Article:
Digestive is a peculiar font. Its ornate, wiggly letters make it look a bit like calligraphy by aliens from outer space. But Digestive isn't just unusual in how it looks. It's also unusual in how it was sold. Thanks to Future Fonts, a platform for selling fonts that are still works-in-progress, Digestive was already gracing magazine covers, concert posters, and even perfume boxes, before designer Jérémy Landes considered it finished.
Like other commercial fonts, it can cost hundreds of dollars to license Digestive if you want access to multiple styles for print, web, and app use. But Landes began selling a single style of Digestive, without some characters, in 2018 for $40 through Future Fonts. The lure: Purchasing the early version would give you access to other styles and characters, when they were completed, at no extra cost; Digestive now comes in seven styles and supports hundreds of characters.
Future Fonts, launched by Lizy Gershenzon and Travis Kochel in 2018, now sells more than 100 font families by more than 50 designers using this model. Not all of them are as weird as Digestive. Phantom Sans, for example, is a pretty straightforward sans serif font. Others, like Zangezi, fall somewhere in between. The prices also vary. Phantom Sans, which is fairly polished and includes multiple styles, sells for $79. Meanwhile, Ampersandist, which evokes the feeling of German blackletter typefaces, is available in only a single style and costs $10. Once you've paid for a font, you get all updates, including new styles and features, for free. The catch is that there’s no guarantee that a designer will ever finish a font.
Even early-stage fonts available in few styles or without extensive character sets can be useful for graphic design projects, says Bijan Berahimi of FISK, a Portland, Oregon, design studio and art gallery. He used Future Fonts typefaces extensively in client projects before being hired by Future Fonts to produce an exhibit for the company. Some projects require font families with a wide variety of styles and characters. "But if I'm just looking to type out a musician's name and only need six characters, I don't care if a font doesn't have a question mark or lowercase," he says.
WIRED recently licensed the font Carmin, and Funkford showed up in our fellow CondéNast publication Bon Appétit. Entertainment Weekly, London Fashion Week, and Thrillist have all used Future Fonts typefaces.
"The low prices make it easy to buy for a project that doesn't have a huge budget," Berahimi says. That's especially important for design students who Berahimi says often rely on pirated fonts instead of shelling out for commercial licenses.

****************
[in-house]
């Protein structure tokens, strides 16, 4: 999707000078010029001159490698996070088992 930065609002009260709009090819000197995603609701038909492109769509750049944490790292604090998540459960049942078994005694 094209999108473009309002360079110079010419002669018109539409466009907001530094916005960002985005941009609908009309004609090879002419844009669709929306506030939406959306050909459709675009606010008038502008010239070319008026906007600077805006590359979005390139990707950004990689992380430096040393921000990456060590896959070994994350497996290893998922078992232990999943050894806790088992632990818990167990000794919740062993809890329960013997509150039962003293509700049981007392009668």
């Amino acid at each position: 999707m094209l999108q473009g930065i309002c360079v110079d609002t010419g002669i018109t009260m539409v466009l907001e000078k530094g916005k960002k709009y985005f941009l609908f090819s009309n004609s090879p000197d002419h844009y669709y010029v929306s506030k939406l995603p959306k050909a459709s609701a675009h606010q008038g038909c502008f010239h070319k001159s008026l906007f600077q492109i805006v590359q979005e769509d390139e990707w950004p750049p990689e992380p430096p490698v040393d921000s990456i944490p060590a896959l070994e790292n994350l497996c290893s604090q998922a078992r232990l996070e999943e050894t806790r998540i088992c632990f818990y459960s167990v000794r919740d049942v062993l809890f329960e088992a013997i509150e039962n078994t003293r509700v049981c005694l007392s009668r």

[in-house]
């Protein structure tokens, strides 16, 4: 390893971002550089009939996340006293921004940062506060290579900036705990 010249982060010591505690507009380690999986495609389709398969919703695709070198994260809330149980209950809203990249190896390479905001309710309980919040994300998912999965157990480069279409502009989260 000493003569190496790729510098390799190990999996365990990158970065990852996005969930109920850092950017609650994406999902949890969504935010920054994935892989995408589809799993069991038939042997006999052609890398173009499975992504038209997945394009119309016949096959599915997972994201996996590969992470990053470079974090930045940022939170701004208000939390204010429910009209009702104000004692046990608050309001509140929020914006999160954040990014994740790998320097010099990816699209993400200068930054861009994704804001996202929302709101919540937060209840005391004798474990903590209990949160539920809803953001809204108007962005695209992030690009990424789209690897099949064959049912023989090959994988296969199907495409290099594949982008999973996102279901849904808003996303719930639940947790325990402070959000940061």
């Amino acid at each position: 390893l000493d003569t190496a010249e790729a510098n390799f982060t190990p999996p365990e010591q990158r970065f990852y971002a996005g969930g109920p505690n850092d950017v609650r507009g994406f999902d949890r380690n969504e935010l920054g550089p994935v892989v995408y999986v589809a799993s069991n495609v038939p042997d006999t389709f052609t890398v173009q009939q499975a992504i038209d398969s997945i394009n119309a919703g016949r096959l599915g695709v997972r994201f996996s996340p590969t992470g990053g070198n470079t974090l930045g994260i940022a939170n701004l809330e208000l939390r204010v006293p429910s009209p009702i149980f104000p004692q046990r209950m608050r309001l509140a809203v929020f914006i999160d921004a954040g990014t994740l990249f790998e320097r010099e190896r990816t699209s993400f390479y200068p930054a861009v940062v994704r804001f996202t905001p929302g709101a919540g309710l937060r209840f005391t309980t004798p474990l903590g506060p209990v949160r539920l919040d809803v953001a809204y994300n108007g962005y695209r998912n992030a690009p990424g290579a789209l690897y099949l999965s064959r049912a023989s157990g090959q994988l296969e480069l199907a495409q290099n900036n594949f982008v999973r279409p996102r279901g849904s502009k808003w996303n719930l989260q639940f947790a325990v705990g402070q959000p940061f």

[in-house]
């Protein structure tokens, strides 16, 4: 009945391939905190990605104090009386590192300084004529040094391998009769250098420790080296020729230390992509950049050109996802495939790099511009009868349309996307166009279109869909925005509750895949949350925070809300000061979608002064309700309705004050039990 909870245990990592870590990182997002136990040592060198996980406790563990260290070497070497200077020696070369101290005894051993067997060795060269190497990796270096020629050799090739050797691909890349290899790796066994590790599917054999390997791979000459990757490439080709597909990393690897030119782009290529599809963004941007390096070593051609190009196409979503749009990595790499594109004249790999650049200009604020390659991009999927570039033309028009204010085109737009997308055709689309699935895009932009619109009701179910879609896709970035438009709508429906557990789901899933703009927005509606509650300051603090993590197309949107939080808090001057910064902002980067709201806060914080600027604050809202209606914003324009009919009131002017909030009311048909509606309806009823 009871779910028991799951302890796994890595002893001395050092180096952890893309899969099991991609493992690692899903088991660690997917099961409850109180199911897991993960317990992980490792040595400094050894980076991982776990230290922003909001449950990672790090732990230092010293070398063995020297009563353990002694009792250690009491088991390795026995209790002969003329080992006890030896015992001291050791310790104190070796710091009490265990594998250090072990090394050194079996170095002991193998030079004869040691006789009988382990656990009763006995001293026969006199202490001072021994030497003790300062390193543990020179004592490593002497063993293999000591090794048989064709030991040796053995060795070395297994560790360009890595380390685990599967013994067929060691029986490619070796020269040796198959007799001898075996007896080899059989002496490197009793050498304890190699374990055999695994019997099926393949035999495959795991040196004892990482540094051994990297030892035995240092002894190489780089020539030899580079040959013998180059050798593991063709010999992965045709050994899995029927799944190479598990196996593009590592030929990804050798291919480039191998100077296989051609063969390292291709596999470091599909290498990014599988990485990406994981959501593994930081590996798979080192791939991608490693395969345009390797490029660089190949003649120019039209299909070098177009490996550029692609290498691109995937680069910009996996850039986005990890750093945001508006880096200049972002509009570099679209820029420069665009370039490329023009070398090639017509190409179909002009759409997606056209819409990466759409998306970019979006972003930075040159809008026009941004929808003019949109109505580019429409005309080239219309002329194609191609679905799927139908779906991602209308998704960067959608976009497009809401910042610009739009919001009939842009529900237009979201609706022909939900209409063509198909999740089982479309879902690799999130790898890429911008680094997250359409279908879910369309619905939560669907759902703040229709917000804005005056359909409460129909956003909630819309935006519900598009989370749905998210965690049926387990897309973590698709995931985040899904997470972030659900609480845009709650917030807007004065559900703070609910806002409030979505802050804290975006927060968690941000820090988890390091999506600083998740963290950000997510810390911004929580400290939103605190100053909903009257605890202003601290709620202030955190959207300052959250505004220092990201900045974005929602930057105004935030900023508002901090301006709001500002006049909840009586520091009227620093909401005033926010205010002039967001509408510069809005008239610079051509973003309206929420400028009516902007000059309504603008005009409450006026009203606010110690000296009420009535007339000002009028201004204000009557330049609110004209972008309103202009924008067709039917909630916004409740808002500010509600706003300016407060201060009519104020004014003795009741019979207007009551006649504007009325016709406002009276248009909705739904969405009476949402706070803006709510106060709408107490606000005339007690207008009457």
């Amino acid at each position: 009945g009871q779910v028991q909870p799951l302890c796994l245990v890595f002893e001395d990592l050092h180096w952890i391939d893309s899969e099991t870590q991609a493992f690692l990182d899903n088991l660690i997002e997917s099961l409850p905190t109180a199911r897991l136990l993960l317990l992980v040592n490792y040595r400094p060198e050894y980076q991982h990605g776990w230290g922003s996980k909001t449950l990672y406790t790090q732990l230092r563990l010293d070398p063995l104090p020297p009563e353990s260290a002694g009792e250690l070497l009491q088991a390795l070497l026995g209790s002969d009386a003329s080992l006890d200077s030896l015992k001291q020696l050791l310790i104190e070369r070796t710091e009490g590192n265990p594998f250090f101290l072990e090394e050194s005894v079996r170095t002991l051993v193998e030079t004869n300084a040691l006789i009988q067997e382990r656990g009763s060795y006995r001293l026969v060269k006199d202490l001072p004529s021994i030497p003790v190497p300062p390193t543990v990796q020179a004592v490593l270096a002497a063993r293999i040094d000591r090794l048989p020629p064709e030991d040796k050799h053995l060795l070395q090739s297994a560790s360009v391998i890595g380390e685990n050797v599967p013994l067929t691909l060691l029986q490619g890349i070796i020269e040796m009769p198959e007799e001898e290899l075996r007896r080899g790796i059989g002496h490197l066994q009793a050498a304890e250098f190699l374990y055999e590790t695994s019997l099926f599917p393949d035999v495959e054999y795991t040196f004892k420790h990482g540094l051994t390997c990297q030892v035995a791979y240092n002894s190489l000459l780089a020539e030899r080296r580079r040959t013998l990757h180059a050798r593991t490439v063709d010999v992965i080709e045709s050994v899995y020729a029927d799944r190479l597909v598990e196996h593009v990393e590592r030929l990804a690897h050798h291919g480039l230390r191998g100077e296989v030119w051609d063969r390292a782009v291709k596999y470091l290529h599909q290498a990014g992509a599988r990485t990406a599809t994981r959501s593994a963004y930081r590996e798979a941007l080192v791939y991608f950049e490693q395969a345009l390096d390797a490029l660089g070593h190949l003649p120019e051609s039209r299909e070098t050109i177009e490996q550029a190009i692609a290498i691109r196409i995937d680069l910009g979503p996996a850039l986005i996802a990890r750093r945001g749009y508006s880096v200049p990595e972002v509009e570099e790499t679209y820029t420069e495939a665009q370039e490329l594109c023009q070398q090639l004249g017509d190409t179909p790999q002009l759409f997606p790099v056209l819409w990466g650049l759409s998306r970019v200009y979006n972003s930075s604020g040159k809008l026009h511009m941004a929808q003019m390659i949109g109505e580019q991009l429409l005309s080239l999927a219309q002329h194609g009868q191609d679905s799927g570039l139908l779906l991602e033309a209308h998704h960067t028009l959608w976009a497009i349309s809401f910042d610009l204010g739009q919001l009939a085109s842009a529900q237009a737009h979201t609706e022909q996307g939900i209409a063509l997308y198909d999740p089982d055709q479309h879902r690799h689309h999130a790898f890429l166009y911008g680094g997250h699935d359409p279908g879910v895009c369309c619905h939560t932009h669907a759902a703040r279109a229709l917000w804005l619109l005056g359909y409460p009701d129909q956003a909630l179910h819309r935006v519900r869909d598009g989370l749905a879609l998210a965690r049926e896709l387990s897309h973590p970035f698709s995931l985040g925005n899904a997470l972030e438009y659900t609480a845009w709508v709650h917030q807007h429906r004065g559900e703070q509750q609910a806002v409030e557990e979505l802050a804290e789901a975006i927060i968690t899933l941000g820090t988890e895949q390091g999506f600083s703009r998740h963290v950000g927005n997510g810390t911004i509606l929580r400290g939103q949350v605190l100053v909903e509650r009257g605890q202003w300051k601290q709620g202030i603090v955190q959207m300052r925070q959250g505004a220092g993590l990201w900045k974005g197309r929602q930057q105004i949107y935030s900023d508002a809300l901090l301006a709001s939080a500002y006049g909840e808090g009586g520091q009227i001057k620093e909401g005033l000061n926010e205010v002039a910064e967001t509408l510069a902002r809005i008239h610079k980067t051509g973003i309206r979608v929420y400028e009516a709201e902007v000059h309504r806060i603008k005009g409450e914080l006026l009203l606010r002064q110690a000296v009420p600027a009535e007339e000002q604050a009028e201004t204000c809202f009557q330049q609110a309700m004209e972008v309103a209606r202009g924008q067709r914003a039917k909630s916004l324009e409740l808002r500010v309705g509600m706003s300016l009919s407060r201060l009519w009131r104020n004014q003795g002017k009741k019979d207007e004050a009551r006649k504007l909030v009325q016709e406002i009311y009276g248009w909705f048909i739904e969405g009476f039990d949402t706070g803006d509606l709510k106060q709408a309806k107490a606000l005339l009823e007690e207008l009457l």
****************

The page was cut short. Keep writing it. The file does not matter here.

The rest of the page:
For type designers, offering a steep discount for a work-in-progress font is a way to test the market, helping them learn which designs are worth pursuing. "It's also very liberating that you can publish an unfinished font and see if people like it, how they use it, and what their needs are," says Zangezi designer Daria Petrova. "It is a great source of inspiration, and you can work in your own rhythm without being bound to contracts or deadlines."
A type designer could spend months or years designing a new font. You need to draw hundreds of individual characters and perfect the spacing between characters. Popular fonts, such as those preinstalled on your computer, typically come in four styles: regular, bold, italic, and bold italic. But commercial font families often include dozens of styles, covering multiple weights and widths. That's a big investment of time for a product few people may ultimately want.
James Edmondson, founder of Ohno Type and a partner at Future Fonts, often posts typeface designs he's working on to social media to gauge interest. But he says the number of likes something gets on Instagram isn't a good indicator of how well it will ultimately sell. "It makes a difference when people are voting with actual dollars," he says.
Kochel says that’s why he and Gershenzon founded Future Fonts. The pair run a Portland design firm called Scribble Tone, whose clients include the annual Portland Design Week festival. They designed a custom typeface called Kicker for the event and thought it would be useful for other designers, even though it wasn’t complete.
Landes briefly sold early versions of Digestive through his website before bringing the project to Future Fonts. "I have no idea what I would have done if Future Fonts weren’t there," he says. "I’m not sure that people would have waited for it to be ready if I hadn’t released it early on Future Fonts."
Edmondson doesn't think selling prerelease versions of his fonts, like Covik Sans Mono and Obviously, through Future Fonts has hurt sales of the final version. If anything, he says, it’s helped build awareness. Petrova says being on Future Fonts brought her work attention that would have been hard to attract on her own.
Edmondson says Future Fonts has attracted a community of designers as diverse as their typefaces. “The best thing about the type world is that the people in it aren’t out to make a quick buck,” he says. “Yes, we’ve got bills to pay, we’re trying to make money. But everyone is making their art in their own way. They get to make their own call about how much is art and how much is business.”
Gershenzon and Kochel attribute some of Future Fonts' success to the company's selection of typefaces. The pair initially planned to allow anyone to sell fonts through the site. But Edmondson, who curated the initial offerings, talked them out of that idea. The team now carefully vets each submission to ensure that it fits the adventurous yet professional vibe, and to ensure they don't offer fonts that are too similar to each other.
But the team does hope to open Future Fonts to more designers. "I feel like we're excluding people," says Kochel. "I'm not comfortable being a gatekeeper; it's the hardest part of the job."